Americans, it seems, can't get enough of the mundane personal details of their favorite stars.

The not-so-glamorous side of celebrity life is big news these days, says Mark Lisanti, editor of the Hollywood blog Defamer, which is part of the 13-blog network Gawker media and logs 200,000 daily visitors, according to the site's tracker. "For every one magazine in the checkout line, there's 150 blogs," he said. "It kind of fuels people's need to get more information by putting more of it in the pipeline."

'Picking up ... laundry'

"Blogs have definitely brought down the wall between the average person who works at Wal-Mart and sees these celebrities on the newsstand and the celebrities themselves," Hauslaib says. "We're no longer bombarded with who was walking the red carpet but who was picking up their laundry. ... It allows more intimate contact between the readers and celebs."

Celebrity gawking is a long, lurid and growing tradition. People magazine, which leads the celebrity magazine pack, with 3.7 million readers, has half a million more readers each week than Newsweek and 1.6 million more than U.S.News & World Report, according to Audit Bureau of Circulations data.

In Touch, a three-year-old publication that focuses on the "real" lives of celebrities, saw its readership more than double from 2003 to 2004, with subscription sales rising by 135 percent to more than 27,000. Star's subscriptions grew by 50 percent in the same period.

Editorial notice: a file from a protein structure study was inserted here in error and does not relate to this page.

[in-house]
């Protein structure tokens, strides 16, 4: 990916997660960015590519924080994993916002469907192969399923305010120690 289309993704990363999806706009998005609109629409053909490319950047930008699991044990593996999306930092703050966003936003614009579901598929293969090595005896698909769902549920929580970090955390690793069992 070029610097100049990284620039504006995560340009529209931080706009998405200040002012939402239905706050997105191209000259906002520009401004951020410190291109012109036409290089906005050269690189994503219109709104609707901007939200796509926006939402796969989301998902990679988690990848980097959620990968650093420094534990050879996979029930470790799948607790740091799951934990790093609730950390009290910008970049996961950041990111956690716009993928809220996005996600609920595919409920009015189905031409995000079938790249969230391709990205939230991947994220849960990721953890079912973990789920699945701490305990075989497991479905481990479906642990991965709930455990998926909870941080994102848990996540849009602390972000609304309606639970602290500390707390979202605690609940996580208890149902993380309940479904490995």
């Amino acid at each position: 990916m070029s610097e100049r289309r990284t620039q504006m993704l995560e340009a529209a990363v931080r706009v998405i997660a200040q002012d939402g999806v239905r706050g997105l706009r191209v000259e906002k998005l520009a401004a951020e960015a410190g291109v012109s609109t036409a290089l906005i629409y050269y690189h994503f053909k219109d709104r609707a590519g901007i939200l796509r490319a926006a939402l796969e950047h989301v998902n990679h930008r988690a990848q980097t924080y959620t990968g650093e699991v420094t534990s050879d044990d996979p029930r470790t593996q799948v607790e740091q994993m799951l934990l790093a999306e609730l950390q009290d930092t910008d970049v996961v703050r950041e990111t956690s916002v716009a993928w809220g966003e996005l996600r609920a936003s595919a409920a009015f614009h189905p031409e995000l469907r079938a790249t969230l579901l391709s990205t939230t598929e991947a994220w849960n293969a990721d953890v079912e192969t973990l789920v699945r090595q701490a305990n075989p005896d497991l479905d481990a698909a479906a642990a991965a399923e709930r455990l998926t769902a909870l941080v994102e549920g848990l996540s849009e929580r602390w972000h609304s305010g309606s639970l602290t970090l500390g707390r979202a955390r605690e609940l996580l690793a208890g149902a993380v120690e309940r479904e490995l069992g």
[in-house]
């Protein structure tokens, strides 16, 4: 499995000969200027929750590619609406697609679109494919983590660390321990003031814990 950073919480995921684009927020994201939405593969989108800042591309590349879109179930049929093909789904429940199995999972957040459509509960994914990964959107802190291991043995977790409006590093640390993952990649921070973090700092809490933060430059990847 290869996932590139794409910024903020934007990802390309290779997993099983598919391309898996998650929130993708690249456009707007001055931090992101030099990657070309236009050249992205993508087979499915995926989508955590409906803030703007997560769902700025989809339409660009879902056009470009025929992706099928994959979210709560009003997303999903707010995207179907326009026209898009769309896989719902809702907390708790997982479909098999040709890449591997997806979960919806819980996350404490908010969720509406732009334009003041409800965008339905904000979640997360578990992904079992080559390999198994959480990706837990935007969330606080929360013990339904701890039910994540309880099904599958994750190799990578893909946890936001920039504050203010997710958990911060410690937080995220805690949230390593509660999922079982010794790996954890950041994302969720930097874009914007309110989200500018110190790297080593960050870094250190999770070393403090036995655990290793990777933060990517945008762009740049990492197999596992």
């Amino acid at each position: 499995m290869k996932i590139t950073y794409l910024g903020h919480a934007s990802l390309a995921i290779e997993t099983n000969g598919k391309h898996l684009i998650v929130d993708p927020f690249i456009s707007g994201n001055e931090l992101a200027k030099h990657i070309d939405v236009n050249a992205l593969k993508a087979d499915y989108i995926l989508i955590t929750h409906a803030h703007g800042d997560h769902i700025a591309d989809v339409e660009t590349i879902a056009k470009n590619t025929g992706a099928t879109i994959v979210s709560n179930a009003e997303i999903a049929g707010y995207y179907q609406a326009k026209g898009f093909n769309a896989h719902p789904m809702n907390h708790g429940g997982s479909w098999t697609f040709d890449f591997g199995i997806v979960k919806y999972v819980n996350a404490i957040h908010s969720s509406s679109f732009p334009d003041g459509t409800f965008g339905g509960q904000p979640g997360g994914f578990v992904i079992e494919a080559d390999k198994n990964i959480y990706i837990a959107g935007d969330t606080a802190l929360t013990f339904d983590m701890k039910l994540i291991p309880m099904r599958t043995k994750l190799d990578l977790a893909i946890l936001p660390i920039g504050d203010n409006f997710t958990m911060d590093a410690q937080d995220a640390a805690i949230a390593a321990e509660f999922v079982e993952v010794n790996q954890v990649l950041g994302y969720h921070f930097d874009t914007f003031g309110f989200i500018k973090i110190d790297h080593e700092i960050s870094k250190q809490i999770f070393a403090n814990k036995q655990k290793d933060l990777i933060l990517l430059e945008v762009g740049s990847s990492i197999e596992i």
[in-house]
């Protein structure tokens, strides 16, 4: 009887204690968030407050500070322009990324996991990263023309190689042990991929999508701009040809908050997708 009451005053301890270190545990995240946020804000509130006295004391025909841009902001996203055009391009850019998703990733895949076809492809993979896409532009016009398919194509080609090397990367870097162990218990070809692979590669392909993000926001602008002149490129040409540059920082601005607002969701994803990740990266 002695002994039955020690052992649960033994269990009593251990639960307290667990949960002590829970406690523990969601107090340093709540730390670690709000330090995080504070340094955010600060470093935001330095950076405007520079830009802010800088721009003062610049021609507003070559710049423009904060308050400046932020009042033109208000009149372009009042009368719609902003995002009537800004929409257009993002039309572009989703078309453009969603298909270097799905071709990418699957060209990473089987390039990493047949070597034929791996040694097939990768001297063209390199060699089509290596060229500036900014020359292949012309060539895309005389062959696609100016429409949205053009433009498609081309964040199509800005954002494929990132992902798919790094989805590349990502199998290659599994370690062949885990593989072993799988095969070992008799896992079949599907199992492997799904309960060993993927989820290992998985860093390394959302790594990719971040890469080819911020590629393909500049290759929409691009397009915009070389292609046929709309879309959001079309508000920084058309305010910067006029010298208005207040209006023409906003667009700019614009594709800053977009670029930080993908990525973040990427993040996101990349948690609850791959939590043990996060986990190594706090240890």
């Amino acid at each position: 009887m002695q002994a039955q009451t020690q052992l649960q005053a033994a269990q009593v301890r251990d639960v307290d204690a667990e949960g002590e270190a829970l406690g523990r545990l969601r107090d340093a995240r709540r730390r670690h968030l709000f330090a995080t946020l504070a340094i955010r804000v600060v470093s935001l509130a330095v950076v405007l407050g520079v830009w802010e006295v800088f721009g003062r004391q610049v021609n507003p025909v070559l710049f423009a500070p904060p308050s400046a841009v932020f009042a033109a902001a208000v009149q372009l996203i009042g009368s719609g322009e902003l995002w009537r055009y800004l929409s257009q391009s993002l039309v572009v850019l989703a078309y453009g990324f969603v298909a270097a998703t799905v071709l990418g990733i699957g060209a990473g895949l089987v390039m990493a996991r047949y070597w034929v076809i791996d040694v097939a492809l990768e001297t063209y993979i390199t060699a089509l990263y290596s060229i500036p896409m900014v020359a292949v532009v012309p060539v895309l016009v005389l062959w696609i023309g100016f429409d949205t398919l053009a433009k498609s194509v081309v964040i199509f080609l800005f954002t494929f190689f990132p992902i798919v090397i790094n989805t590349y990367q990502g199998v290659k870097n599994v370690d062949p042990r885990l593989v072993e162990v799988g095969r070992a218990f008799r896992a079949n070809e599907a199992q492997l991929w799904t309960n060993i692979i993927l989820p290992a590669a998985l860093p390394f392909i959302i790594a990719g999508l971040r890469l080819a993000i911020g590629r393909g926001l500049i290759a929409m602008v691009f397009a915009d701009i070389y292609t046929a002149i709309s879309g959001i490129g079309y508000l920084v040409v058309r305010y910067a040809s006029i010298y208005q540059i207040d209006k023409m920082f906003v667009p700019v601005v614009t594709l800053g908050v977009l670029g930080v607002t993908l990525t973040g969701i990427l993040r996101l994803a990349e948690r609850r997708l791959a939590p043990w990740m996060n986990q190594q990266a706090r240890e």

This year newsstands have been bombarded with new magazines that take an insider's look at celebrity life. Bauer Publishing, which owns In Touch, started Life & Style Weekly in November. The magazine, which covers celebrity fashion, shopping and lifestyles, has reached a circulation of more than 500,000, says spokesman Eric Chandler.

Inside TV, covering only television personalities, became the newest competitor in April, and OK USA, the American version of the popular British celebrity magazine OK, was started last week.

In contrast, Entertainment Weekly - which traditionally covers Hollywood's industry without delving into gossip - has begun to lose out to publications that expose the stars' secrets. At the end of 2004, that magazine's single-copy sales showed the least growth among magazines - about two-tenths of a percent - and it had lost about 1,000 subscriptions.

Blogger Jim Barteck knew an opportunity when he saw one. The Woodbine resident spends more than 60 hours a week surfing the Internet for salacious tidbits and insider scoops about celebrities.

Unlike Lanahan, he has no personal interest in the rumors and scandals. He'd rather write about politics, which is how he began blogging in 2002. About a year ago, he realized where the readers - and the dollars - were.